Therefore, based on neuroscience, Porges recommends providing children with individualized cues of safety that allow social engagement behaviors to emerge spontaneously. According to Porges, three situations must be present to feel safe. First, the autonomic system must not be in a defensive state (fight, flight or freeze). Second, the social engagement system must be activated, which results in the downregulation of the sympathetic nervous system and promotes prosocial behavior. Finally, there must be cues for safety (vocalizations, gestures and positive facial expressions) detected via neuroception. The assumption is that cues for safety can only be exhibited and detected in human-human interaction. However, research continues to support that human and more-than-human interactions also afford meaningful connection.

Brain science and nature

Engaging in the natural world has long been known to have a calming effect on the body. A biochemical exchange occurs in the natural world that results in by-products that, when inhaled or absorbed by the human body, produce a calm and alert state. The earth’s core is like a battery that emits negative ions. Blue spaces (oceans and waterways) offer ionic by-products. Additionally, green spaces (forests and parks) produce phytoncides and terpenes.

Fifteen to twenty minutes of being in a natural setting affects the body by decreasing cortisol, norepinephrine and adrenaline (hormones released when the body perceives threat); increasing serotonin; and reducing blood pressure and respiratory rate. The body responds to the natural space by engaging the relaxation response. Additionally, the immune system is enhanced by both an increase in number and activity of natural killer cells. These effects are sustained for up to a week following single exposure to forests and as long as a month following two days of engagement in green space.

David Clode/

The earth communicates through the production of these chemicals, and the human body responds to many of the messages (safety cues) by reducing the body’s defensive state, activating the social engagement system and promoting homeostasis (i.e., a calm and alert state).

Research is conclusive that children who engage in natural settings experience greater well-being, are calmer and demonstrate more prosocial behavior. For example:

  • In their article “The role of urban neighbourhood green space in children’s emotional and behavioural resilience,” Eirini Flour and colleagues found that children impacted by poverty and living in urban settings experience improved emotional well-being when exposed to neighborhood green space.
  • Diana Younan and colleagues noted in their article “Environmental determinants of aggression in adolescents: Role of urban neighborhood greenspace” that exposure to greenspace within 1,000 meters surrounding residences is associated with reduced aggressive behaviors in youth.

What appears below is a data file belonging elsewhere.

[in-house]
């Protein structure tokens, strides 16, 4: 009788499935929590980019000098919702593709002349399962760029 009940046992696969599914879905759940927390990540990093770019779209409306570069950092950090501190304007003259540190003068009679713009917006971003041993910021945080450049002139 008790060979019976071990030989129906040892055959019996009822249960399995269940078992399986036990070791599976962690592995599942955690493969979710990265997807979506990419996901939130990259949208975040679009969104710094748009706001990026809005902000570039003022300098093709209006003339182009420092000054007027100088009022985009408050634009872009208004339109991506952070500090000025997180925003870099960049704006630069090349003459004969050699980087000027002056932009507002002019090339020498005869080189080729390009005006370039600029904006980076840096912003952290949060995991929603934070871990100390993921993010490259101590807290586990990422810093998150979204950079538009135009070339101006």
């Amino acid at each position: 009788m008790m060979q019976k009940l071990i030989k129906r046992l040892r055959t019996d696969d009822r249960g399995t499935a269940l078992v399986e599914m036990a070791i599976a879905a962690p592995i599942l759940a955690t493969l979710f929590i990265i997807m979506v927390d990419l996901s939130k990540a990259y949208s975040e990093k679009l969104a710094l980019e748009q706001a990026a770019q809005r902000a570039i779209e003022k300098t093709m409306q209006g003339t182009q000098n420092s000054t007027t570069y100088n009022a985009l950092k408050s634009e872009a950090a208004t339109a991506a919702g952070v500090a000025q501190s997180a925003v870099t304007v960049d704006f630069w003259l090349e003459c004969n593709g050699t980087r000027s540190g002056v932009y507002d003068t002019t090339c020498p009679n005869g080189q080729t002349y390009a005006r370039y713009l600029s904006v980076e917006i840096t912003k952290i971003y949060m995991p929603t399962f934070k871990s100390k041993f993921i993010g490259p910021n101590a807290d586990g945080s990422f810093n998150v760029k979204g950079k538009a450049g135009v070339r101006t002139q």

• Andrea Faber Taylor and Frances Kuo discovered that, in general, children who play regularly in green play settings are calmer and more alert than children who play in concrete outdoor and indoor settings. Their study, “Children with attention deficits concentrate better after walk in the park,” also found that children with attention deficit/hyperactivity disorder who play in green open areas versus areas with trees and green grass show milder symptoms.

Although it is becoming increasingly important to integrate outdoor activities into clinical practice, routine access to green and blue spaces may be hindered by many factors. In this case, we turn to indoor alternatives.

Nature therapy indoors

Ecotherapists are capitalizing on the research by integrating nature-informed practices and activities into their work. My own research examines the use of nature-informed sensory “time-out/time-away” stations in the emotional and behavioral regulation of school-age children. Historically, time-out has been used to remediate unwanted behaviors in children. This often involves using a corner of a room without windows or distractions. Once the child has calmed down, they may return to the group setting.

However, if (as Adler suggests) all behaviors have a purpose, then the child has learned only that the presenting behavior is unacceptable and to suppress their natural response to whatever triggered it. They have not learned to self-regulate and address the underlying emotional or physical state.